• These interiors have a strong relationship with nature. In fact, there is always an external wall in the house that is removable to create the integration between the outside and in.
  • There is a lot of veritcal and horizontal detailing in a Japanese home. These details are always made with wood.
  • Shoji screens are wooden frames with rice paper in the middle. These frames are used throughout the house as movable sliding doors creating a flexible open plan space. The rice paper allows natural light into the home in the form of a translucent glow.
  • High traffic and functional areas such as the hallway and kitchen have wooden or stone flooring. Other rooms where people would normally sit, socialise or sleep are covered in Tatami Mats which are a traditional style of floor covering made out of rice straw.
  • Though walls were tradtionally made  of mud, they are always a muted beige colour
  • Furnishing and accessories are minimal and simple needing to perform some sort of function.





At first glance you might think that this type of interior has no place in a typical modern home. However when I think about the key elements, I realise that we are actually already living with many of the elements that are derived from this style. For example, my house is open plan,  I have a sliding door that opens directly into my garden and my kitchen floor is made of stone tiles. How about you? Do you like this style? Do you have any of the key elements in your home? Please do tell I’d love to know.

I hope you have a happy Monday, till tomorrow. xD

Image source: Japan Style by Noboru Murata and Kimie Tada

Breaking it Down


Every now and again, I come across a picture of an interior that I am so fascinated with, that I literally stare at it for minutes. The reason for this is firstly,because I LOVE it and secondly because I’m trying to figure out why. Why do I love it? What is it about the image that works and what elements am I drawn to. I call this trying to “break it down”. It’s a useful thing to do, as it helps one to understand what style you like and how to incorporate the elements into your scheme.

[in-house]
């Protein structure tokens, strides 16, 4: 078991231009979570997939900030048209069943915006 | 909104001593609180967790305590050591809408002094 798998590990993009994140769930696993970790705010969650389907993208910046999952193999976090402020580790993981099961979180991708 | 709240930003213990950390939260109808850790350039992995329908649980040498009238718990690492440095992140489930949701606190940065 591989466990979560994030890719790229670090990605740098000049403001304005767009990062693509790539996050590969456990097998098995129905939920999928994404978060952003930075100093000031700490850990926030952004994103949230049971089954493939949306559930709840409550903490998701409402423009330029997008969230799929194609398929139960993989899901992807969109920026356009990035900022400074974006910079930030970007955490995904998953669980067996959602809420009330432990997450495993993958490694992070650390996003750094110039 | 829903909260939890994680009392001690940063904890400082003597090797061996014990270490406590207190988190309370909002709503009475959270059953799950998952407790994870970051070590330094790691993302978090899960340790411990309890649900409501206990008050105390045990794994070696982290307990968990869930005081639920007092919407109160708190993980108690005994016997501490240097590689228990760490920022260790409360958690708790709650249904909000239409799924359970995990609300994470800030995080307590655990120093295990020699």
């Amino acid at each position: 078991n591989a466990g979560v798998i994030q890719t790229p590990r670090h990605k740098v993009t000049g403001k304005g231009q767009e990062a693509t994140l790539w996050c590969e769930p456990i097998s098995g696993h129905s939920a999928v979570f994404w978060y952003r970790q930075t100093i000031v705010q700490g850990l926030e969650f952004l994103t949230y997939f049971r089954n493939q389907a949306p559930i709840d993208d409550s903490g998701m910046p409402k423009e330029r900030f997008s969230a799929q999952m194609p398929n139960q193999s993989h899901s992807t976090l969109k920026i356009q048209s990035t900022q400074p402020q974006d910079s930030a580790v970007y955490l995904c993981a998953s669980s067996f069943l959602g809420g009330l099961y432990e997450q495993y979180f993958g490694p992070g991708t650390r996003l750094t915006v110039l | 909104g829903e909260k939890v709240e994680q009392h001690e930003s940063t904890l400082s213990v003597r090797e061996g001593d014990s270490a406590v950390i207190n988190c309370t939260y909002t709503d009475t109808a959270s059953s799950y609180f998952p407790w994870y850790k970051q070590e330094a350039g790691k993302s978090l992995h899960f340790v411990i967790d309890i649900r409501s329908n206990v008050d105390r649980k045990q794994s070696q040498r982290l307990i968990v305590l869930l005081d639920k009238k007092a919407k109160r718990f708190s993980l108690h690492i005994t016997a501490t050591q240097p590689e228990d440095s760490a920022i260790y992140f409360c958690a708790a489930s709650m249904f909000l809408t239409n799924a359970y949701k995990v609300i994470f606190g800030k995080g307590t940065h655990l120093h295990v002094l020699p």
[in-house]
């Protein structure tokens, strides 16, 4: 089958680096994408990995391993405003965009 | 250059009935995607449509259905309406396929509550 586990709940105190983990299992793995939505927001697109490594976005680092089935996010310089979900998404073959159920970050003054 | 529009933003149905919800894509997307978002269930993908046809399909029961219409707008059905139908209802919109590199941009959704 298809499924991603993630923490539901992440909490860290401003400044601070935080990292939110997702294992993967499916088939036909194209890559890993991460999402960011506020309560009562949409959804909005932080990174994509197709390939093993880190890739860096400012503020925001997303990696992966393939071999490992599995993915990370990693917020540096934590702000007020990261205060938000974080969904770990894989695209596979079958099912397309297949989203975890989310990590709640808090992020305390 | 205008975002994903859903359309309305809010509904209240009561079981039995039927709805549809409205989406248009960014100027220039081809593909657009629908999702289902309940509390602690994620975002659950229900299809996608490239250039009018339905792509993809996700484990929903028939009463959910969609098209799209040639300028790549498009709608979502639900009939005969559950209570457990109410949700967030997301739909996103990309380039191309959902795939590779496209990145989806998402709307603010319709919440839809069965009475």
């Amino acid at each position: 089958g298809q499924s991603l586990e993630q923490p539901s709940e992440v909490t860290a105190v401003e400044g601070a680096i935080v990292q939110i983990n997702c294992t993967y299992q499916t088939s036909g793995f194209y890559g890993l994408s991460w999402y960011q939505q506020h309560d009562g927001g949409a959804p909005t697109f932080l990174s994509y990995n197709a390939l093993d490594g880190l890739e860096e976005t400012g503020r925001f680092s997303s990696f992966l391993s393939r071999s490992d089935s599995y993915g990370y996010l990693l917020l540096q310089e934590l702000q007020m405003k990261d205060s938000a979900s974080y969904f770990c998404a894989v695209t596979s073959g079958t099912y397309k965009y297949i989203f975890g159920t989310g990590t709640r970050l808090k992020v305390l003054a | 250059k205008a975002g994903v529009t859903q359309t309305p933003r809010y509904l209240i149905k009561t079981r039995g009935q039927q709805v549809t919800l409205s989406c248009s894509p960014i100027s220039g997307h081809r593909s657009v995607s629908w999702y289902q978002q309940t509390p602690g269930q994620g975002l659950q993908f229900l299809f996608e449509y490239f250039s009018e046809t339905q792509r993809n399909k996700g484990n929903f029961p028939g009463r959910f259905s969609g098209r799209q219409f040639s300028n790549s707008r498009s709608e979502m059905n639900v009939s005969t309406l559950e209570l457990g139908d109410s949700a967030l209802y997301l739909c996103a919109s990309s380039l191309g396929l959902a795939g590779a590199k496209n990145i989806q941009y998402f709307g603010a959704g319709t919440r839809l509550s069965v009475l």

So, whenever I come across such a picture, I will post it up and “break it down” to the best of my ability.

Today’s image is of the fashion designer Nanette Lepore’s eclectic living room in her Manhattan home. Among the intriguing objects of her home is a beautiful glass chandelier in the form of a ship.



  1. The Glass Chandelier is a striking feature in the living room creating a beautiful focal point. Other elements of glass in the mirror and nest of tables bring harmony into the scheme
  2. The sofa, pouffe and armchair although different colours and textures are pulled together through the clever use of indented buttons on each piece of furniture.
  3. The addition of a large cream coloured rug bring lightness into an otherwise dark wall and floor. The texture also adds another dimension by making the room warm and inviting.
  4. The use of Orange and Blue are complimentary colours in the colour wheel. Although there are many different textures and materials used, the colour palette is restricted to these shades.
  5. The painting above the fireplace brings a sense of joy to the room.

So what do you think? Does the scheme work for you? Are there other elements that you like/dislike? I’d love to know your thoughts. Till tomorrow. xD

Source Image: Elledecor.com

Photographer: William Waldron

Decorate with Love

Hello dear readers. I sincerely apologise for not blogging for a while. The intention was to reduce my posts over the Christmas period, not stop all together! Alas, life got in the way. But I am back today for my final post until the New Year.

The other day I was talking to a friend who has just moved home. She was in a bit of a dilemma.  In her previous home she had put up in the dining room a wallpaper pattern that she absolutely loved! She said that every time she went into the room and saw it, it made her smile. Then when she moved, her first instinct was to again find a place to put the same wallpaper but she hesitated, unsure of whether she should. Her problem was that she felt she couldn’t copy herself and should decorate differently in her new home.